MOUNTAIN VIEW, USA: The cost saving proposition offered by voice over Internet protocol (VoIP) technology is the key to the growth of semiconductor opportunities in VoIP applications. The current economic slowdown has softened the demand for VoIP equipment and related semiconductors, making it increasingly important for semiconductor vendors to be able to differentiate their products and remain price competitive.
New analysis from Frost & Sullivan: Global Assessment of Semiconductor Opportunity in VoIP Applications, finds that the market earned revenues of over $522.4 million in 2008, and estimates this to reach $657.3 million in 2012. The end-user segments covered in this research service are carrier infrastructure, enterprise, and consumer.
"The long-term cost savings associated with the adoption of VoIP is sustaining the demand for semiconductors in these applications," says Frost & Sullivan Research Analyst Jayalakshmi Janakiraman. "Although businesses are adopting aggressive cost-cutting methods during the current economic downturn and are being deterred by the significant installation costs involved in VoIP deployment, the associated cost saving benefits will encourage them to plan for migration."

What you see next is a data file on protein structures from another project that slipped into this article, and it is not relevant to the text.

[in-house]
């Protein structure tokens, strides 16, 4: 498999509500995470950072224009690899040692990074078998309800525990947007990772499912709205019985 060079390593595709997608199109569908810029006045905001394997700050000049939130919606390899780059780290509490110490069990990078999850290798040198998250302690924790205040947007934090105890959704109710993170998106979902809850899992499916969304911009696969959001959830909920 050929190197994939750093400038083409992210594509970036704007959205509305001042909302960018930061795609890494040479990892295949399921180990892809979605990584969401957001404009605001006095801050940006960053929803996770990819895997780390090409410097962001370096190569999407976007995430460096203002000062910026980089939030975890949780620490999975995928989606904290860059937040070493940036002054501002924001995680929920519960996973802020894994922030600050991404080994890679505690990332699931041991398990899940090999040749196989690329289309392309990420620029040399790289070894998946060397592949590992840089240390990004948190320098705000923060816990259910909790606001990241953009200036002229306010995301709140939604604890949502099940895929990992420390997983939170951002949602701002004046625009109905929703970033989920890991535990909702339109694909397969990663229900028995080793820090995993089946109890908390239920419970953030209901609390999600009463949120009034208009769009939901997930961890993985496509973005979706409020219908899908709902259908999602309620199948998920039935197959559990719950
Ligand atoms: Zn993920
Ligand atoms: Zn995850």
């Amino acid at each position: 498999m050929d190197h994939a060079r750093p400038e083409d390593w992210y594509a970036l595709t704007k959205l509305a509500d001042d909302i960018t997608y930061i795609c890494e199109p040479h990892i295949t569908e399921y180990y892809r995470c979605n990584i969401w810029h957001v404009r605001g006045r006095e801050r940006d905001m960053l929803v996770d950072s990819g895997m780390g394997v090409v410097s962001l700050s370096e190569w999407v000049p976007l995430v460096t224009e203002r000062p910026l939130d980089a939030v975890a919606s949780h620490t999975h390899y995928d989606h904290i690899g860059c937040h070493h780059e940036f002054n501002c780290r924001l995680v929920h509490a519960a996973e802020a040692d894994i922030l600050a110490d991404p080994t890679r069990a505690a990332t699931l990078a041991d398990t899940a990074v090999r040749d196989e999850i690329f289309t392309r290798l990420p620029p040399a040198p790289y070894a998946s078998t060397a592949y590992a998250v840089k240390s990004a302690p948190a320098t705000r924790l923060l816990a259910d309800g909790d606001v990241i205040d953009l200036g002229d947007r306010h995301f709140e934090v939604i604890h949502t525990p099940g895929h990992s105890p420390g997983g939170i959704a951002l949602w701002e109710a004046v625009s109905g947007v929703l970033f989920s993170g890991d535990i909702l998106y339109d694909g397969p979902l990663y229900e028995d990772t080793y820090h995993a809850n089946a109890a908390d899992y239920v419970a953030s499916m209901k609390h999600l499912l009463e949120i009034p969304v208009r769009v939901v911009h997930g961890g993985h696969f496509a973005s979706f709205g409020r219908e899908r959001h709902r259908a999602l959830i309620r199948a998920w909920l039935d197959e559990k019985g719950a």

VoIP adoption allows reduction in enterprises' phone bills and cost savings linked with a single client network infrastructure. Although businesses understand the long-term benefits of VoIP adoption, they are likely to postpone their equipment purchases in the current economic environment. This slackening of demand for VoIP equipment is anticipated to have a negative impact on the sales of associated semiconductor devices. Greenfield deployments of VoIP are expected to continue, albeit at lower levels.
Semiconductor manufacturers should provide solutions with value-added features at attractive price points, easing the migration to VoIP. Providing features that enable voice quality improvements, higher flexibility and integration, and complete software solutions will help vendors to differentiate their solutions from those of competitors.
"Semiconductor vendors are responding with system-on-a-chip (SoC) solutions that incorporate a host of capabilities while simultaneously lowering the cost of the design," concludes Jayalakshmi.